Since the 1930's the Long Island communities of Hewlett, Woodmere, Cedarhurst, Lawrence and Inwood have been known collectively as "The Five Towns." One of the oldest population centers on Long Island, the area attracted Victorian vacationers, many of whom returned and settled in lavish homes. During the Gilded Age, captains of industry, government and finance came from New York city to enjoy the Rockaway Hunting Club, Woodsburgh Pavilion and the Holly Arms Hotel. The growth of the railroads created service industries and turned quiet fishing and farming villages into a suburban commercial and residential hub. A microcosm of the great metropolis to its west, the Five Towns strived to maintain their distinct characters despite the development and homogenization of the 20th century. In The Five Towns, vintage photographs from unique library and personal collections are brought together to recreate the rich history and charm of the Rockaway Peninsula.

Millicent D. Vollono has been a librarian and historian for her professional career. As Head of the Hewlett-Woodmere Public Library Readers ’Advisory and Reference Services, she coordinated the Library’s Local History Collection, began their digitization project, created and wrote the Local History Blog, and curated its history-related exhibits. As well as authoring The Five Towns (Arcadia Publishing, 2010) and a commissioned commemorative pamphlet for the Village of Woodsburgh's Centenary celebration, her chapter on "Robert Burton's Woodmere" appears in Gardens of Eden: Long Island's Early Twentieth Century Planned Communities (W.W. Norton, 2015). The article, "Designing Suburbia: Olive Tjaden on Long Island," originally published in the Nassau County Historical Society Journal (December, 2016) provided the perfect opportunity to collaborate with daughter, Lauren Drapala in a rediscovery of the pioneering architect. More of their work on Tjaden will appear in the forthcoming Routledge Companion to Women in Architecture.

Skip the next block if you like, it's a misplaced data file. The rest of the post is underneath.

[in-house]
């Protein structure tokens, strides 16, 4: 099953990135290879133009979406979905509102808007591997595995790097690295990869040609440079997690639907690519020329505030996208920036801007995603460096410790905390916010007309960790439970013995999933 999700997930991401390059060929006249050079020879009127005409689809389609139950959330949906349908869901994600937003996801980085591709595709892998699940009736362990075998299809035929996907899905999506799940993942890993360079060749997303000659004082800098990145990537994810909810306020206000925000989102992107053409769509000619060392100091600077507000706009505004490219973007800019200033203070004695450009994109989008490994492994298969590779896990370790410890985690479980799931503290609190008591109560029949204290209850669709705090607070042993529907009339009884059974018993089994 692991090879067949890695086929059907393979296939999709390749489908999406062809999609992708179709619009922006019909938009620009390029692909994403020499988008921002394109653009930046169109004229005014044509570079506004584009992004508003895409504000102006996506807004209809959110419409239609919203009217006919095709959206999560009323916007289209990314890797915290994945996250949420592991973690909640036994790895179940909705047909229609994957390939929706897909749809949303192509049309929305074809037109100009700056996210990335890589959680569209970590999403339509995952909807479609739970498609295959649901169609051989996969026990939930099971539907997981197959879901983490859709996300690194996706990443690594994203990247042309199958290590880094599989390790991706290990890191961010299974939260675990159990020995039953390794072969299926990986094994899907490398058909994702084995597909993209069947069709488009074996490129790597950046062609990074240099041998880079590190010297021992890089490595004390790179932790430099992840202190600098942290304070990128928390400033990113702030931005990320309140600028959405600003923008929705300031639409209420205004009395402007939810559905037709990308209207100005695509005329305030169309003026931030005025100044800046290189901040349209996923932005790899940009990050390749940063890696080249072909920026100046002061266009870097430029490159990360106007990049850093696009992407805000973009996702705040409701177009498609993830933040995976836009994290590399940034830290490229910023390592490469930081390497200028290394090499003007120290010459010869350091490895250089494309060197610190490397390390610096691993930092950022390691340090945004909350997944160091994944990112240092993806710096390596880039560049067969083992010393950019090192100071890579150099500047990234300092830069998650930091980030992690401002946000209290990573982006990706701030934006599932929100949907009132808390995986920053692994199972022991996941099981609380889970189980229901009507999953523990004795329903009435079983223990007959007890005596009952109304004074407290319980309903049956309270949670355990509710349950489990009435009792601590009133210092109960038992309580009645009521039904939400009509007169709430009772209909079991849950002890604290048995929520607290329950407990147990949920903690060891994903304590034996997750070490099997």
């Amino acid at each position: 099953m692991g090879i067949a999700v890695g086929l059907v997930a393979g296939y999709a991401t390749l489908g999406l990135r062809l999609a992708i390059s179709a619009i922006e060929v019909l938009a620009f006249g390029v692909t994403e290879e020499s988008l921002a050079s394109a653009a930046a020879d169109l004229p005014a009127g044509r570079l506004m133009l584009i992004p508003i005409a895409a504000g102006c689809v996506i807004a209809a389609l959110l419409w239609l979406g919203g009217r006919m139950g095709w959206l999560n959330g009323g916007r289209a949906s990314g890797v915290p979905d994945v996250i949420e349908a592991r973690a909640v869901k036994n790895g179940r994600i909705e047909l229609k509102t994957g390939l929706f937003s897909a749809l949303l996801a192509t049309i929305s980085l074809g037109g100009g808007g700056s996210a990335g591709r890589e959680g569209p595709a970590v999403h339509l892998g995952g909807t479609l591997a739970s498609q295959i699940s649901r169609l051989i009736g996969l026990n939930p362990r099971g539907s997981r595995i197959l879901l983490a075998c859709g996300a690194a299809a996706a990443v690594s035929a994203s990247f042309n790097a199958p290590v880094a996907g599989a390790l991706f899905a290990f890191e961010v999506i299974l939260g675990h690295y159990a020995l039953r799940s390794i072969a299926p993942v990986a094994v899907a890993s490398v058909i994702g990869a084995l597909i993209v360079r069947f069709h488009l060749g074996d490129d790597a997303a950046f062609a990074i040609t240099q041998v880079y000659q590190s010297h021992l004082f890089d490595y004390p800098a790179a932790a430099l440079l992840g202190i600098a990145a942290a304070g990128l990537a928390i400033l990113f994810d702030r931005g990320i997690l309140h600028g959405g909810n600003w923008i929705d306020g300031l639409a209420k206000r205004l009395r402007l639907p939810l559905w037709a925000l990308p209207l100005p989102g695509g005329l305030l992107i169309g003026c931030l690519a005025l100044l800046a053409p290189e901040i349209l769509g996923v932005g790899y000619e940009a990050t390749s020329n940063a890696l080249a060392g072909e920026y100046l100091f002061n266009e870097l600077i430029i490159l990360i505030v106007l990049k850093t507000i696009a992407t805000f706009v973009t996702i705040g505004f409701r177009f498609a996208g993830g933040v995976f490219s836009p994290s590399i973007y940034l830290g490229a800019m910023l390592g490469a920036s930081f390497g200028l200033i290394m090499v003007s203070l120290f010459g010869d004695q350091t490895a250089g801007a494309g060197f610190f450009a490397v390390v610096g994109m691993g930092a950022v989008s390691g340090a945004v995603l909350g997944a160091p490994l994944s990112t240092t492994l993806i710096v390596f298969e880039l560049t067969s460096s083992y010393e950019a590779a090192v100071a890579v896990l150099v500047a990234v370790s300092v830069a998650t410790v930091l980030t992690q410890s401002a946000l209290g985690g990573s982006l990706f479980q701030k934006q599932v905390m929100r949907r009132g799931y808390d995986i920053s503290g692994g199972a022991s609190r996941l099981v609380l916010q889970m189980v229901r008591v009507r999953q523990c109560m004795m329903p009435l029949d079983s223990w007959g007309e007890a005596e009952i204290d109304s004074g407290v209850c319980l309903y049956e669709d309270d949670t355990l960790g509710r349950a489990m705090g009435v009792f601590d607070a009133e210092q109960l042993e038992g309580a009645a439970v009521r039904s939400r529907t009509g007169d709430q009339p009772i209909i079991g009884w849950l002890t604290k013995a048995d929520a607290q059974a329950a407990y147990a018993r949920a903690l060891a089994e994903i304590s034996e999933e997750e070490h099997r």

From: The Nassau County Historical Society Journal, 71 (2016): 53-56.

The Last Word, 2016

Natalie A. Naylor

The articles in this year’s Journal deal with diverse aspects of local history. Millicent D. Vollono and her daughter, Lauren V. Drapala, have combined their talents in researching and writing their article, “Designing Suburbia: Olive Tjaden on Long Island.” Architect Tjaden designed hundreds of houses and other buildings in Nassau County from 1925 to 1945.

Judith Tabler’s “History of Foxhunting with the Meadow Brook Hunt” is based on her recent book, Foxhunting with the Meadow Brook Hounds. Foxhunting was a popular sport on Long Island in the early decades of the twentieth century and the Meadow Brook Hunt survived until 1971, despite post-World War II developments in their hunt area in northern Nassau County.

“Oystering in Inwood, 1891” provides a delightful glimpse into a popular Long Island pursuit, as described by journalist Jenny L. Hopkins in 1891. (My appreciation to Millicent Vollono who brought the article from her personal collection to my attention. She also researched Hopkin’s background for “About the Contributors” on p. ii.)

Bill Bleyer, in “The Theodore Roosevelt Association Saves Sagamore Hill,” recounts how Sagamore Hill was preserved as a shrine and is now a national historic site. This article is reprinted from his excellent recent book, Sagamore Hill: Theodore Roosevelt’s Summer White House.

“Discovering Hempstead Town’s Country Home Era,” by Raymond and Judith Spinzia, introduces an aspect of Hempstead’s history often overlooked in other accounts of the period. It provides a look into the extensive historical information amassed by the Spinzias in their multi-volume Long Island’s Prominent Families series.

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